> dma_buf_unmap_attachment() when it is done with the mapping.
> In between those two neither the exporter nor the DMA-buf cares about 
> what mappings currently exist. And apart from debugging I actually don't 
> see a reason why they should.

Atm importer has to track which mappings it actually has. Plus dma-buf.c
also tracks that, somehow, with your recursion-preventation code. So
that's the mix.

> >> [SNIP]
> >>> But I guess there's other fixes too possible.
> >>>
> >>> Either way none of this is about recursion, I think the recursive case
> >>> is simply the one where you've hit this already. Drivers will have to
> >>> handle all these additional ->invalidates no matter what with your
> >>> current proposal. After all the point here is that the exporter can
> >>> move the buffers around whenever it feels like, for whatever reasons.
> >> The recursion case is still perfectly valid. In the importer I need to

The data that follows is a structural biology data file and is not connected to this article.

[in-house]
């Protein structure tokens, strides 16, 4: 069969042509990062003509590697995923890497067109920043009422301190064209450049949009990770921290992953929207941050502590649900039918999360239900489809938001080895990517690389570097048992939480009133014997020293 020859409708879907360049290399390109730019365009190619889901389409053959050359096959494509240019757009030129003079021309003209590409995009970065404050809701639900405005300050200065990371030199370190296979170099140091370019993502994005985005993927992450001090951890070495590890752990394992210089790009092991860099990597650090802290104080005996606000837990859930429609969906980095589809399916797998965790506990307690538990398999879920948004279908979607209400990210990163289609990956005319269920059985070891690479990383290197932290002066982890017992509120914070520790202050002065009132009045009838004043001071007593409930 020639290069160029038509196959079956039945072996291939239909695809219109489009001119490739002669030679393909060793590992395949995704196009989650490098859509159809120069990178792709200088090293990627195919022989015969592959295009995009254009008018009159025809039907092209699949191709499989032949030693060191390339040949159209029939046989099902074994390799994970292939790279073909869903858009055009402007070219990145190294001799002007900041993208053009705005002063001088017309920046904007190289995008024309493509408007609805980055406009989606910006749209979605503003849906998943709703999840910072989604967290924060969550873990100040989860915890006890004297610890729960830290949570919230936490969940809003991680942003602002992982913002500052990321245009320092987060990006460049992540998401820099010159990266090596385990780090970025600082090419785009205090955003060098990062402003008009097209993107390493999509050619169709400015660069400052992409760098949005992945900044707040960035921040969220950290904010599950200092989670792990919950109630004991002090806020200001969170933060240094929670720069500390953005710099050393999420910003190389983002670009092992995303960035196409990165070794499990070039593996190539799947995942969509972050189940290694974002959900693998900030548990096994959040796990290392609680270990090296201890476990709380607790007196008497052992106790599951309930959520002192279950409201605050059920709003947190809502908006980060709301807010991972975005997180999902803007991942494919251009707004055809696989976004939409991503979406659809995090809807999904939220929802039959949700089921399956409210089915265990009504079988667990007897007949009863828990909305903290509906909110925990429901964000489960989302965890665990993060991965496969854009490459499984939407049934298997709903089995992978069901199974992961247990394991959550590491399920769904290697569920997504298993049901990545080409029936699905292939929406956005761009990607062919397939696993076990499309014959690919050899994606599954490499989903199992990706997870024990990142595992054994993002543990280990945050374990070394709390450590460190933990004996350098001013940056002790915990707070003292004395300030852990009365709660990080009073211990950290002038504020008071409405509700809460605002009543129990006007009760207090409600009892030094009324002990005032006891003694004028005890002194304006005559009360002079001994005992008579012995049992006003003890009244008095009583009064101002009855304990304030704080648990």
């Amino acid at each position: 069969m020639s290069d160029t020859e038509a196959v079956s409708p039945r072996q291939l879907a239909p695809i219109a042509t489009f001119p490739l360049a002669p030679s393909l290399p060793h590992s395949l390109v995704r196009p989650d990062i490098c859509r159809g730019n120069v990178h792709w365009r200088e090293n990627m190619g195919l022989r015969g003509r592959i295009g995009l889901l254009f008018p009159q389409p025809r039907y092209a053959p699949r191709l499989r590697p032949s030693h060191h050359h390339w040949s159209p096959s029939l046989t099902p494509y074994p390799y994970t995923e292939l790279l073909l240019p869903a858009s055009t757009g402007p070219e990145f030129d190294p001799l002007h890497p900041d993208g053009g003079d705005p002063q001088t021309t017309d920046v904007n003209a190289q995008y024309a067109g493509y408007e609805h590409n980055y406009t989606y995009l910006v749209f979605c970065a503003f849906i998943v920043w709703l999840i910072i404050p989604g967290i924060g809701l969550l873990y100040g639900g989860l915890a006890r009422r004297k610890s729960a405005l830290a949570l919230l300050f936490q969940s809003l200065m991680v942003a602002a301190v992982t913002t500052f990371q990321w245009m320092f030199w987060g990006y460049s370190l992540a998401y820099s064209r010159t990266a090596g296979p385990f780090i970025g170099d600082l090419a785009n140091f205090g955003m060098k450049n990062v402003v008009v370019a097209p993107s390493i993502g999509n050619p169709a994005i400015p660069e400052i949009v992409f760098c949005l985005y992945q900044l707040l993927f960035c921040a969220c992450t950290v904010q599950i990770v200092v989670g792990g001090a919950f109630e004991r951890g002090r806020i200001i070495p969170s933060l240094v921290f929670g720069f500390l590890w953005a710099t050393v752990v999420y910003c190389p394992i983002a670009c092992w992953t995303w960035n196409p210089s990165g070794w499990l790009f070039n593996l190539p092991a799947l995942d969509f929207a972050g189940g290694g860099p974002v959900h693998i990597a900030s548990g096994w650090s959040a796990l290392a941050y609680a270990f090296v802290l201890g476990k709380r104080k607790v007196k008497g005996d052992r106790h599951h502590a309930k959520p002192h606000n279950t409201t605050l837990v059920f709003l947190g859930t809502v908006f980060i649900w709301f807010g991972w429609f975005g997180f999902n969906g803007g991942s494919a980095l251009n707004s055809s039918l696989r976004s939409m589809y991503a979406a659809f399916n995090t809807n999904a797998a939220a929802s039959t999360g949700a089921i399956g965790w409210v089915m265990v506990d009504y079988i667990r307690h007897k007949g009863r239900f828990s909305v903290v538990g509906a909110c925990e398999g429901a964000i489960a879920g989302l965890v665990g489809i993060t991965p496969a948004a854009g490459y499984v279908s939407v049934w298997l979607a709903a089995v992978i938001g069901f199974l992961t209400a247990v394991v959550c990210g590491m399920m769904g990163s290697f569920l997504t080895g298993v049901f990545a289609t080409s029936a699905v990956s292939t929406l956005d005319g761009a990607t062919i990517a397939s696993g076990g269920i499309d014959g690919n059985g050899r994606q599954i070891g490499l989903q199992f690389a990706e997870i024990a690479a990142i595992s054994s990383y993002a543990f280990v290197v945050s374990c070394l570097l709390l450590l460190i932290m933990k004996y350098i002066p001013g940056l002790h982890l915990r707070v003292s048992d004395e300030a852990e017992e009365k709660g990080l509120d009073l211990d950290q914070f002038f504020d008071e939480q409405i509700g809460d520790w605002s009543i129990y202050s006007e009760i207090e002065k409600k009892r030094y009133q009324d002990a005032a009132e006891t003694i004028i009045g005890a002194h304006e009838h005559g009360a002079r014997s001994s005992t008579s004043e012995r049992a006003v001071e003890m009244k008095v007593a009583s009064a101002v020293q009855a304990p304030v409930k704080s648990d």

> >> ignore invalidations which are caused by creating a mapping.
> >>
> >> Otherwise it is perfectly possible that we invalidate a mapping because of
> >> its creation which will result in creating a new one....
> >>
> >> So even if you fix up your mapping case, you absolutely still need this to
> >> prevent recursion :)
> > Hm, but if we stop tracking attachments and instead start tracking
> > mappings, then how is that possible:
> Yeah, but why should we do this? I don't see a benefit here. Importers 
> just create/destroy mappings as they need them.
> > 1. importer has no mappings
> > 2. importer creates attachment. still no mapping
> > 3. importer calls dma_buf_attach_map_sg, still no mapping at this point
> > 4. we call into the exporter implementation. still no mapping
> > 5. exporter does whatever it does. still no mapping
> > 6. exporter finishes. conceptually from the dma-buf pov, _this_ is where
> > the mapping starts to exist.